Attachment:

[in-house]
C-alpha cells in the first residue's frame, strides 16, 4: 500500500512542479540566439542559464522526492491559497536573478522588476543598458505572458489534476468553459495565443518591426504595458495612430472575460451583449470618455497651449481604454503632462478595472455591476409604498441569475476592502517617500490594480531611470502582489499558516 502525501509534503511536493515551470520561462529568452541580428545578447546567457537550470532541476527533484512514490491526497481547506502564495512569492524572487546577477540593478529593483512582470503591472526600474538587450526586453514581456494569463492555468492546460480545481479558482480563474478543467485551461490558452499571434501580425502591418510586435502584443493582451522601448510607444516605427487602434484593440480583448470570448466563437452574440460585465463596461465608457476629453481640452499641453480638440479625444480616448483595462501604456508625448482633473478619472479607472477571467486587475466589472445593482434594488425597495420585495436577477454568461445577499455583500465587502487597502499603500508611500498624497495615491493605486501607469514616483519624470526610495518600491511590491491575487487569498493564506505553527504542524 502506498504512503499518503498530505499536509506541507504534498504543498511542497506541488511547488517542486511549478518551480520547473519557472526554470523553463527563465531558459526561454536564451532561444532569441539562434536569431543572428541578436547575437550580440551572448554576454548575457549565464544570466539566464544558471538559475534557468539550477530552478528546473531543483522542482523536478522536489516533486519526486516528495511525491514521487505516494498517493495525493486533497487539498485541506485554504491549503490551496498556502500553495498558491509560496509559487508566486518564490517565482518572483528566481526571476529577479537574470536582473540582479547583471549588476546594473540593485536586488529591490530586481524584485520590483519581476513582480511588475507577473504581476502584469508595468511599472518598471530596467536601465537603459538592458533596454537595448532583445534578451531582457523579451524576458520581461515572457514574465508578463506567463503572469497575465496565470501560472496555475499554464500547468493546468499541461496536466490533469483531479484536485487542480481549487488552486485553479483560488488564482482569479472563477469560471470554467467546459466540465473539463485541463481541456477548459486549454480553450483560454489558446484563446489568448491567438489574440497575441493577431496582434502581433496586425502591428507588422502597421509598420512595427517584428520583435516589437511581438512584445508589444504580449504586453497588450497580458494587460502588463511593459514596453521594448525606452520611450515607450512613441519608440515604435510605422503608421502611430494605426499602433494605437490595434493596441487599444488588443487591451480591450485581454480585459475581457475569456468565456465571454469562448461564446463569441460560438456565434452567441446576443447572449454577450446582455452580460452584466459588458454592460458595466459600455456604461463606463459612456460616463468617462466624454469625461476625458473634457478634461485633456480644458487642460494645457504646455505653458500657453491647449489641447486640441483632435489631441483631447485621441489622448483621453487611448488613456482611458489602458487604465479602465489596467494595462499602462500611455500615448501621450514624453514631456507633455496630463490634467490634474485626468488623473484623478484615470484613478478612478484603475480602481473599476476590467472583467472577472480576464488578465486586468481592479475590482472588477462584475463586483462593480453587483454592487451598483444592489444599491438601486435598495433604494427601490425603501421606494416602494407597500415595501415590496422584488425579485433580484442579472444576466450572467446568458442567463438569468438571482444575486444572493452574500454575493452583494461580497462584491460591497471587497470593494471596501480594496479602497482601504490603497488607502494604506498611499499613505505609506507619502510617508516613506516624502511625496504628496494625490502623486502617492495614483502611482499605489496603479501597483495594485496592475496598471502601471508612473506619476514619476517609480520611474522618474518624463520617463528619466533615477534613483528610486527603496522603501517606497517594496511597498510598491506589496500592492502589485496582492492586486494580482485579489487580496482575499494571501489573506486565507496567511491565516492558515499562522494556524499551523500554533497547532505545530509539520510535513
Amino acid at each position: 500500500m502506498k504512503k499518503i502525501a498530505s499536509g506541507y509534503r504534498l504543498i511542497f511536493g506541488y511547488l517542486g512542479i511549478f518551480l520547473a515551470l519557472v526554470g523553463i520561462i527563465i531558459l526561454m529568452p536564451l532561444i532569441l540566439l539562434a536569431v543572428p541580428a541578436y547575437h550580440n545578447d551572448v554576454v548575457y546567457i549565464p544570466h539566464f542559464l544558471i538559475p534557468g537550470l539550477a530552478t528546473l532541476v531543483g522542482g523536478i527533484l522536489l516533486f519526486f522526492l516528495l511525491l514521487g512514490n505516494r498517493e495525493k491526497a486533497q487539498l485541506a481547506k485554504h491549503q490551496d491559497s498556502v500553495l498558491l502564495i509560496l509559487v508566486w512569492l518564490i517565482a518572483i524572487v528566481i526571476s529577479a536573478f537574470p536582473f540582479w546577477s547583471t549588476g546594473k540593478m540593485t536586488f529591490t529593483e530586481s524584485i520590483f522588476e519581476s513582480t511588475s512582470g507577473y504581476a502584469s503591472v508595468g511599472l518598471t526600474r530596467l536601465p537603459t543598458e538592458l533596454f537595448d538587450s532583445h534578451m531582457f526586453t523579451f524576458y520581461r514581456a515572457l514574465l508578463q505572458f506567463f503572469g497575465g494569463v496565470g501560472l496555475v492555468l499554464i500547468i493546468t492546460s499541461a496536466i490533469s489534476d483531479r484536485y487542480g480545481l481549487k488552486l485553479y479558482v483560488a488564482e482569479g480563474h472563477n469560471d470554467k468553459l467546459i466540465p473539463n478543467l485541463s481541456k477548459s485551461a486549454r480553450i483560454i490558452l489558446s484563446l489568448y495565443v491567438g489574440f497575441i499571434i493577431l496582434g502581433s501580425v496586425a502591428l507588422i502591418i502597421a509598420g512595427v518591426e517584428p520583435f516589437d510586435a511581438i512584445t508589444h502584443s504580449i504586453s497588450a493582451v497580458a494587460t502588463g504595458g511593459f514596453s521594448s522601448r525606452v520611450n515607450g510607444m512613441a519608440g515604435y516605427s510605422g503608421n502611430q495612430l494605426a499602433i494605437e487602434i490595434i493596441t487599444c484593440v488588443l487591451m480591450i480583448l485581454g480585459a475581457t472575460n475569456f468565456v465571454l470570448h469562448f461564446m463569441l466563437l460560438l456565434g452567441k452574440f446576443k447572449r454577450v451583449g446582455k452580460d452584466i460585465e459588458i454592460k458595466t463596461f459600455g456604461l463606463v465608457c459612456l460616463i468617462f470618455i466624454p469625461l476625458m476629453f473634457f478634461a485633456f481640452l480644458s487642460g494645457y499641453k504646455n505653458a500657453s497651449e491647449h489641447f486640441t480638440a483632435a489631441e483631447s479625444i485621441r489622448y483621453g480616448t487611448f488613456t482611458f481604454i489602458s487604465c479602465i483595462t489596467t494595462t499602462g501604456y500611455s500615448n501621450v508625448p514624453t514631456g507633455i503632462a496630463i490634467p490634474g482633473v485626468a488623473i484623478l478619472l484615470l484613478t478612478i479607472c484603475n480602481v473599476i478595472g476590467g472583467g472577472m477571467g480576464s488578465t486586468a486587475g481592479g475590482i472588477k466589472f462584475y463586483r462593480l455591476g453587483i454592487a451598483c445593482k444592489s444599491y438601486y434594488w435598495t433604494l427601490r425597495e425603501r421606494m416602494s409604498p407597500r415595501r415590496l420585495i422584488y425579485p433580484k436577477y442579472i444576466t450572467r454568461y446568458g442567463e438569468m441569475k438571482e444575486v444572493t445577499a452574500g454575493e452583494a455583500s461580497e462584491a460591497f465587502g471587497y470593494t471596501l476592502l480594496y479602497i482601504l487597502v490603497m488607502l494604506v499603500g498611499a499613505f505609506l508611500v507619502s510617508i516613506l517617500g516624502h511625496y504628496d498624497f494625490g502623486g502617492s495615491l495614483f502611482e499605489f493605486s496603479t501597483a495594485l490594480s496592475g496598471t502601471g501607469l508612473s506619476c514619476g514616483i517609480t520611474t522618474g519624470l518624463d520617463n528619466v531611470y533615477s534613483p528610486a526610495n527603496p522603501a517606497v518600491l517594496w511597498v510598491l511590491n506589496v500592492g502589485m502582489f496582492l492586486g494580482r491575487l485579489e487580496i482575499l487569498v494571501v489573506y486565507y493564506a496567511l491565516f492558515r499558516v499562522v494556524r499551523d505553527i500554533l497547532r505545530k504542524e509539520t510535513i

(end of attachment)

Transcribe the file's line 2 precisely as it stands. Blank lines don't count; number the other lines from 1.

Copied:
C-alpha cells in the first residue's frame, strides 16, 4: 500500500512542479540566439542559464522526492491559497536573478522588476543598458505572458489534476468553459495565443518591426504595458495612430472575460451583449470618455497651449481604454503632462478595472455591476409604498441569475476592502517617500490594480531611470502582489499558516 502525501509534503511536493515551470520561462529568452541580428545578447546567457537550470532541476527533484512514490491526497481547506502564495512569492524572487546577477540593478529593483512582470503591472526600474538587450526586453514581456494569463492555468492546460480545481479558482480563474478543467485551461490558452499571434501580425502591418510586435502584443493582451522601448510607444516605427487602434484593440480583448470570448466563437452574440460585465463596461465608457476629453481640452499641453480638440479625444480616448483595462501604456508625448482633473478619472479607472477571467486587475466589472445593482434594488425597495420585495436577477454568461445577499455583500465587502487597502499603500508611500498624497495615491493605486501607469514616483519624470526610495518600491511590491491575487487569498493564506505553527504542524 502506498504512503499518503498530505499536509506541507504534498504543498511542497506541488511547488517542486511549478518551480520547473519557472526554470523553463527563465531558459526561454536564451532561444532569441539562434536569431543572428541578436547575437550580440551572448554576454548575457549565464544570466539566464544558471538559475534557468539550477530552478528546473531543483522542482523536478522536489516533486519526486516528495511525491514521487505516494498517493495525493486533497487539498485541506485554504491549503490551496498556502500553495498558491509560496509559487508566486518564490517565482518572483528566481526571476529577479537574470536582473540582479547583471549588476546594473540593485536586488529591490530586481524584485520590483519581476513582480511588475507577473504581476502584469508595468511599472518598471530596467536601465537603459538592458533596454537595448532583445534578451531582457523579451524576458520581461515572457514574465508578463506567463503572469497575465496565470501560472496555475499554464500547468493546468499541461496536466490533469483531479484536485487542480481549487488552486485553479483560488488564482482569479472563477469560471470554467467546459466540465473539463485541463481541456477548459486549454480553450483560454489558446484563446489568448491567438489574440497575441493577431496582434502581433496586425502591428507588422502597421509598420512595427517584428520583435516589437511581438512584445508589444504580449504586453497588450497580458494587460502588463511593459514596453521594448525606452520611450515607450512613441519608440515604435510605422503608421502611430494605426499602433494605437490595434493596441487599444488588443487591451480591450485581454480585459475581457475569456468565456465571454469562448461564446463569441460560438456565434452567441446576443447572449454577450446582455452580460452584466459588458454592460458595466459600455456604461463606463459612456460616463468617462466624454469625461476625458473634457478634461485633456480644458487642460494645457504646455505653458500657453491647449489641447486640441483632435489631441483631447485621441489622448483621453487611448488613456482611458489602458487604465479602465489596467494595462499602462500611455500615448501621450514624453514631456507633455496630463490634467490634474485626468488623473484623478484615470484613478478612478484603475480602481473599476476590467472583467472577472480576464488578465486586468481592479475590482472588477462584475463586483462593480453587483454592487451598483444592489444599491438601486435598495433604494427601490425603501421606494416602494407597500415595501415590496422584488425579485433580484442579472444576466450572467446568458442567463438569468438571482444575486444572493452574500454575493452583494461580497462584491460591497471587497470593494471596501480594496479602497482601504490603497488607502494604506498611499499613505505609506507619502510617508516613506516624502511625496504628496494625490502623486502617492495614483502611482499605489496603479501597483495594485496592475496598471502601471508612473506619476514619476517609480520611474522618474518624463520617463528619466533615477534613483528610486527603496522603501517606497517594496511597498510598491506589496500592492502589485496582492492586486494580482485579489487580496482575499494571501489573506486565507496567511491565516492558515499562522494556524499551523500554533497547532505545530509539520510535513